Squeeze it in and “multitask.”
Schedule walking meetings when possible, or schedule a run with a friend instead of brunch. Play a quick game of basketball or tag with your kids. Go for a bike ride with your spouse, and always take the stairs if you can, or park at the far end of the parking lot when you shop. The idea is to fit it in where you can.
Ideas from The Productive Woman Community
Karen: You can only have so many priorities at once. If everything is a priority, then nothing is. Something has to give! Instead of focusing on what you “can’t” do — focus on what you “can.”
Lara: I book it in my calendar. I have found that I am so much less productive if I skip more than 2 days of exercise. I get anxious, and the negative self-talk slips in. I pick one thing (work or life related) to focus on before my workout, and I let my mind wander. It IS a type of work. On me — and it serves all areas of my life.
Melissa: I have to do it first thing in the morning before my kids and husband are up. My struggle with this is getting to bed early enough. When my alarm goes off in the morning I just remind myself that I feel so much better when I get in a workout.
Kat: Can you squeeze these [exercises] in? “Top 6 Reasons to Workout in the Morning.” Also, everything in my local area I try to do on foot or bike if I can instead of taking the car. It is hard, because on foot I have the dog, but my husband and son are very good about coming and sitting with the dog and taking the groceries home for me. Back in the day, I used to take a wagon and leave my previous dog in a safe spot in front of the store with a water bowl and run in and out, but times have changed and so has the dog, and I can’t risk having her taken so that isn’t an option anymore, but I am grateful for the help my husband and son give me.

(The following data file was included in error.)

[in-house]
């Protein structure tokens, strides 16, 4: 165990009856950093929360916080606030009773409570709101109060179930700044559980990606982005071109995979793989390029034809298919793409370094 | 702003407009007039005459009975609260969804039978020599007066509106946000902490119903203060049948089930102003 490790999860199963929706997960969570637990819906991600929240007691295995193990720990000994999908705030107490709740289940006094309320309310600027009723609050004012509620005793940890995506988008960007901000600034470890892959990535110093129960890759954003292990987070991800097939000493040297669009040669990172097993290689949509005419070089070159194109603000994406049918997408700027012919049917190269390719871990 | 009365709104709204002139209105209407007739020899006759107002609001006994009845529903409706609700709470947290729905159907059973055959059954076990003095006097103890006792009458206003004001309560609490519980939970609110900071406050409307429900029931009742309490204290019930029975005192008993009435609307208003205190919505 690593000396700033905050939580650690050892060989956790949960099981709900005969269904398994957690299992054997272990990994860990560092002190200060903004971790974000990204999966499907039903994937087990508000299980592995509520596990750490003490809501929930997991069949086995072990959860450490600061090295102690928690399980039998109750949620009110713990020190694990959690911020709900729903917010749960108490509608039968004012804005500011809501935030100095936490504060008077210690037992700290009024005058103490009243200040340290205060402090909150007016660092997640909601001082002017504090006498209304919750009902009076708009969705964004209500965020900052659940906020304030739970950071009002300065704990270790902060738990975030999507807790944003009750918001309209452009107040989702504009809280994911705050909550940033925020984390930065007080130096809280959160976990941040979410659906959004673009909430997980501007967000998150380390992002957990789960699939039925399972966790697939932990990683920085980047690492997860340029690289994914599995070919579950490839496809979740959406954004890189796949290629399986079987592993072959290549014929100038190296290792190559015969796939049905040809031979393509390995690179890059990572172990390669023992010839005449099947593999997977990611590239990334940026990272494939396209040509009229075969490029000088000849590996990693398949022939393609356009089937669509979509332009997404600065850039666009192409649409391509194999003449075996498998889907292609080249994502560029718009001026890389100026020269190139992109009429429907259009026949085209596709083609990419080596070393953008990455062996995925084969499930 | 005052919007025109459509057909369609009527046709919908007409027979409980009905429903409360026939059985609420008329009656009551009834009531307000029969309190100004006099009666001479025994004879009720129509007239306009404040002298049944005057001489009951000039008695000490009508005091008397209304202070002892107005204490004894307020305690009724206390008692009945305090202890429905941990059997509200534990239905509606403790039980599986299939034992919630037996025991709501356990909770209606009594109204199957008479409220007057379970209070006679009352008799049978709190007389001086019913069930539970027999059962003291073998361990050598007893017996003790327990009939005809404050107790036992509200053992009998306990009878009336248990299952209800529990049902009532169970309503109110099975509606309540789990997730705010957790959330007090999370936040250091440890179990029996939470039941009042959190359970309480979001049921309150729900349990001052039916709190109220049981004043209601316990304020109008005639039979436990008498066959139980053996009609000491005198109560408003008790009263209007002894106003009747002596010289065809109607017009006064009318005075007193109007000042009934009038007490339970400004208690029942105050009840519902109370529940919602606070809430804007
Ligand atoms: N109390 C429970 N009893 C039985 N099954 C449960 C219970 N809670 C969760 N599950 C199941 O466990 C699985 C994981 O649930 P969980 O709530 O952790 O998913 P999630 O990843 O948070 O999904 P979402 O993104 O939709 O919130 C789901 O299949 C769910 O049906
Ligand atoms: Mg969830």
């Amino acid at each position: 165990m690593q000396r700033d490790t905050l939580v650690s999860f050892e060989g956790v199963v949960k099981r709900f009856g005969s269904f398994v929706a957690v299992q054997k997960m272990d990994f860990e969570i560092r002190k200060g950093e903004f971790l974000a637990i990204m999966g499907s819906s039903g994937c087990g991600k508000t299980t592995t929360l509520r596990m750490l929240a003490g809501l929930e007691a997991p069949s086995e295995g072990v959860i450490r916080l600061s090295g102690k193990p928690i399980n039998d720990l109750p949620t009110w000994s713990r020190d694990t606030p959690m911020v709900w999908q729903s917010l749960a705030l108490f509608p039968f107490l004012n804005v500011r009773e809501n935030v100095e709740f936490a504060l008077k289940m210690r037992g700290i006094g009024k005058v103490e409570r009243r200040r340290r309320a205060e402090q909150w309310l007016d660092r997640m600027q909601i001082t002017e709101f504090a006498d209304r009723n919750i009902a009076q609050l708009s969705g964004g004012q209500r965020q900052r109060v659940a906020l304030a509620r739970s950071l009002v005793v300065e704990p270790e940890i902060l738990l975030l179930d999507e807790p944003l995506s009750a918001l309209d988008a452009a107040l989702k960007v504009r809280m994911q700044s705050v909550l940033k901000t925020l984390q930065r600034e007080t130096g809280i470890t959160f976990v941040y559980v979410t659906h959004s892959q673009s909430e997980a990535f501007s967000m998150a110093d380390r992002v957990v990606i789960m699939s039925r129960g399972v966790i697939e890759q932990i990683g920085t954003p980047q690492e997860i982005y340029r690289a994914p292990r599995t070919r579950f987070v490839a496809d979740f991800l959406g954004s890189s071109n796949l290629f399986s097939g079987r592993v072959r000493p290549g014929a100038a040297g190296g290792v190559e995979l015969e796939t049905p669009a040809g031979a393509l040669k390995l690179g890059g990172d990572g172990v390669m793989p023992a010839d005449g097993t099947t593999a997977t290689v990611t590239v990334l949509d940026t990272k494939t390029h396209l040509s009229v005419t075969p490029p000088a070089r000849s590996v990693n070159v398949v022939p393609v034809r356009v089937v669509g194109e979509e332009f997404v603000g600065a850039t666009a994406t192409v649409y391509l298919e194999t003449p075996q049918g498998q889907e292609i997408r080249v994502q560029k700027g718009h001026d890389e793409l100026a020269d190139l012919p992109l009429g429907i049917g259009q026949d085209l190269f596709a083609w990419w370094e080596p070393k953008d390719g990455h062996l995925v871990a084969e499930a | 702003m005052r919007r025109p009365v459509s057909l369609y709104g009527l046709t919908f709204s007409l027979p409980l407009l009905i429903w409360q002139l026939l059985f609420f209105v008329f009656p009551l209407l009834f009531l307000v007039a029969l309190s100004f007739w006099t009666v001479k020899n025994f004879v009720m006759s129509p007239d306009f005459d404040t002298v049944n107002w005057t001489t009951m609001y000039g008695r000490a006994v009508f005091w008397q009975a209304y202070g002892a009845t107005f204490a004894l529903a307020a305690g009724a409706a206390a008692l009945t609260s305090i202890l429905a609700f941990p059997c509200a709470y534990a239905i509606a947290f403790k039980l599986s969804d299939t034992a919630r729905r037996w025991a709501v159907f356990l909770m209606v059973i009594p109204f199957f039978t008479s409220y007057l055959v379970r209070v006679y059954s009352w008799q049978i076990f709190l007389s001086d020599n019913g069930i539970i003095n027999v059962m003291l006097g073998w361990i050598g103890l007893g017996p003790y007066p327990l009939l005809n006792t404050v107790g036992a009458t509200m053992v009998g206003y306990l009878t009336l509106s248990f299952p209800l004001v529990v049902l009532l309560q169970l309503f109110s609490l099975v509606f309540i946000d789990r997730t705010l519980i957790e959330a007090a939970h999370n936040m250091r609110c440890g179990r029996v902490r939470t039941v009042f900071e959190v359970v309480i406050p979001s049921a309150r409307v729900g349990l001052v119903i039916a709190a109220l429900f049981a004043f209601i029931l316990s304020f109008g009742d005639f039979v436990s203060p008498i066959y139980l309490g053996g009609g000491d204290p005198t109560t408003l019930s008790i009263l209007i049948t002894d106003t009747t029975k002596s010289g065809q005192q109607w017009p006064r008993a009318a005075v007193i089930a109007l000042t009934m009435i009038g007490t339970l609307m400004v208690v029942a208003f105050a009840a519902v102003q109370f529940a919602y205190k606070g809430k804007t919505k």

Shaunah: I have a former colleague who would go swimming early in the morning when he took his son to hockey practice. Can you do something like that? Also, what you de-prioritize so you could bump up exercise? A third option is do to some form of exercise as a family. Hike, bike, swim, walk.
My note on Shaunah’s suggestion: This is the good kind of multitasking. Combine exercise with relationship-building, such as going for a bike ride with your spouse or playing a game of pickup basketball with your son or getting your workout in at the same time one of your children is taking a dance class or fitness event.
Laura [not me]: I do a couple rounds of sun salutations in the morning while the coffee brews. It helps set the tone for the day, and then I just try for stairs and walks around my building at lunch. Now that the time changed, I can go for an evening walk around my neighborhood or do 30 minutes of yoga with my Gaia app.
Valerie: I am a believer of two things: the 15-minute rule and giving myself permission to stop. Here is what I mean — On YouTube there is a channel called PopSugar Fitness — here they have exercises of many different types/times/intensities. I have saved around 5 that are between 10-15 minutes. I do two a day — and not always do I “feel it,” so what I learned from Chalene Johnson was just start — and tell yourself, if I do not feel like continuing after 5 minutes, then I give myself permission to stop and not feel guilty — but I will just start!